Jennie Bond visits Sanbona Wildlife Reserve with Tropical Sky
Lying by the pool, after an
early morning game drive, I was distracted by a flock of mouse birds, long
tails silhouetted against the blue sky, swooping into a nearby tree and
disturbing a small troop of baboons.
It struck me as a particularly
exotic moment, during a two day adventure on safari in South Africa.
My husband, Jim, and I had
sailed into Cape Town on board Cunard's Queen Elizabeth. At our age, we didn't
fancy the hassle of flying up to the Kruger, so we opted instead to hire a car
and drive to Sanbona Wildlife Reserve in the Little Karoo: a semi-desert region
of the Western Cape.
It was a great decision.
The three hour drive was a sheer
delight; the roads in the Cape are outstanding - farewell for a while to all
those British potholes! The journey took us through breath-taking mountains
that made us gasp; sometimes it felt as if we were in the Highlands of Scotland
and sometimes in the Wild West.
When you reach the main gate of
the Reserve, the tarmac turns to a rough track that can rattle your bones. But
we got a kick out of the illusion of being pioneers in the heat and dust of
Africa as we drove about 15 miles to one of Sanbona's beautiful lodges.
On the way, we spotted zebra,
Kudu, and some wonderful birds, including the Pale Chanting Goshawk. But the
thought that a lion or cheetah might be crouching in the bush, watching us pass
by, was a constant thrill.
With all our stopping and
staring, it took us nearly an hour to reach Tilney Manor, a luxurious oasis,
deep in the bush. It was built over a hundred years ago by a local magistrate
as a farmhouse and weekend retreat.
Cold flannels, chilled apple
juice and a tasty lunch were first on the agenda, before we were shown to our
huge suite in one of several low-lying buildings set in lovely gardens by the
This is a five star safari, with
just six suites looking out over the towering Warmwaterberg Mountains.
"Sorry about the branches
on the path" said Corlia, our welcoming host. "It's the baboons. If
you hear them banging on your roof, just clap your hands and they'll run away".
I loved the idea of baboons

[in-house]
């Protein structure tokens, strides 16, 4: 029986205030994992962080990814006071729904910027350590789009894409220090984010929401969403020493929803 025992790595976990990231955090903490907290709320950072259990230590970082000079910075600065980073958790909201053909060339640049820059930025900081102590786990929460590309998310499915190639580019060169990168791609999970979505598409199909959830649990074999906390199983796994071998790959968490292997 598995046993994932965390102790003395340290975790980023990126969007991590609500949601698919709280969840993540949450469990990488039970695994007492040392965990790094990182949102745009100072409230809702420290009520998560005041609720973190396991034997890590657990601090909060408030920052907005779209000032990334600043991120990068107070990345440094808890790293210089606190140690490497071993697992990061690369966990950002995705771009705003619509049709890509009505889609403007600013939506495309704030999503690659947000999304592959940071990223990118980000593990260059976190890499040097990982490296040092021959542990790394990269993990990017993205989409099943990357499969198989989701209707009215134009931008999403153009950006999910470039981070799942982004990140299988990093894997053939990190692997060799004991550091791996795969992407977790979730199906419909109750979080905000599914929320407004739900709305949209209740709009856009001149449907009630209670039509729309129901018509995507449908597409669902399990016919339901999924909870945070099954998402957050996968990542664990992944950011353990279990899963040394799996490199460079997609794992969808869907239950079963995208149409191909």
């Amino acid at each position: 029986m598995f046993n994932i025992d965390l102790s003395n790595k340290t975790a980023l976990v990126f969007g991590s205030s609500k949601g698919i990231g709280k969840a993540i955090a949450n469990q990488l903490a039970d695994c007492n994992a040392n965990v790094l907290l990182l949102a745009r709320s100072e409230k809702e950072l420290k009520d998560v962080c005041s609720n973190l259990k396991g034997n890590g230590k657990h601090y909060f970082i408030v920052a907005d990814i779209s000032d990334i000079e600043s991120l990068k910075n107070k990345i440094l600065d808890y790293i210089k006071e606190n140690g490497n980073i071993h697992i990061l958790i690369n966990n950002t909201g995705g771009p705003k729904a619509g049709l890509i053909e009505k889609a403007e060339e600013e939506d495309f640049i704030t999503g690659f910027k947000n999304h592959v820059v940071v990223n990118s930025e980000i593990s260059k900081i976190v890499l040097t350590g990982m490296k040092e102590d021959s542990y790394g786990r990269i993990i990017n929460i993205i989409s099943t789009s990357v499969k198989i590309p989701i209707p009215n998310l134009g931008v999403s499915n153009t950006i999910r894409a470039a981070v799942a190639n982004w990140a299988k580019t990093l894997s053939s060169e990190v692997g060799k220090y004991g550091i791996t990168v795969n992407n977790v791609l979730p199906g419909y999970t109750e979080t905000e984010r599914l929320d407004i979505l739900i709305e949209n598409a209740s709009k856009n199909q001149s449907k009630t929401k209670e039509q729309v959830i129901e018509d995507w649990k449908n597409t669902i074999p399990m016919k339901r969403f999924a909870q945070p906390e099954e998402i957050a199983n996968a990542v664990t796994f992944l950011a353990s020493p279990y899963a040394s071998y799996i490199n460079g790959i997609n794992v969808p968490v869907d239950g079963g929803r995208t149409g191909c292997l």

coming to visit us.
I also loved our vast bathroom,
with its free-standing tub, a shower cubicle and glass doors leading to a
private outside ‘his and hers’ shower area.
But, for all the luxury, Sanbona
is, above all, about wildlife. The Reserve covers some 60,000 hectares: about
the size of Singapore. So the Big Five who roam free here have plenty of places
to hide, and the game drives (one in the early morning, one in the late
afternoon) can be a chase lasting up to four hours.
"It's just a precaution"
said our ranger, Chris, as he propped his rifle above the steering wheel of our
ten seater safari vehicle. "I've never had to use it in anger!"
In fact there were only four of
us on board, so plenty of room for all and warm blankets for when the sun went
At Sanbona, you don't feel one
of a crowd. You feel that this is an exclusive experience, a house party
with a difference.
Chris was a hugely personable
chap and his enthusiasm about life in the bush bubbled over. He taught us about
the hardy desert plants, invited us to taste the moisture in some of the
succulents and even showed us how elephant dung smells if you set fire to it:
the smoke is sweet and enticing!
But of course we wanted more
than elephant dung. We wanted elephants.
And, after a cross-country
chase, we came upon a small herd foraging in a thicket. And not just elephants,
there were four rhinos there too.
Each game drive was a different
adventure; some were more fruitful than others. But there was always the
thrill of the chase. And there were many magic moments: a lonesome giraffe
wandering down the track, a young hippo wallowing in a pool, dozens of baboons
settling down for the night high up on the rocks.
And then there were our
sundowners in the bush. Each evening Chris would stop the truck at around 6pm
and produce wine and nibbles even a tablecloth and we'd get out and watch the
Back at Tilney Manor, with
everyone home from their game drives, we would sit around a fire pit with a
glass of wine, exchanging stories about what we'd seen.
On our final night, dinner was a
delicious affair: a proper South African braai: pots of soup, ostrich stew,
barbecued meat, assorted vegetables and much more. It was a veritable
But my abiding memory of our
time at Sanbona will be our last evening game drive. Suddenly we got word that
a cheetah had been spotted on the far side of the Reserve with a Springbok
We raced across the bumpy track.
As Chris said, it was more of a "Ferrari Safari" as we tried to get
there before the light faded.
Eventually, he found her.
Crouched in the bushes, by a dry riverbed, eating her kill.
"Do you want to get out and
take a closer look?" asked Chris.
We looked at him as if he were
He took out his rifle and gave
us a safety briefing: walk in single file, don't talk, don't run, keep calm.
We walked gingerly behind him as
we approached the magnificent cat. We got so close we could almost smell her.
She looked at us with passing curiosity, but was clearly far more interested in
It was one of those moments we
shall remember forever.
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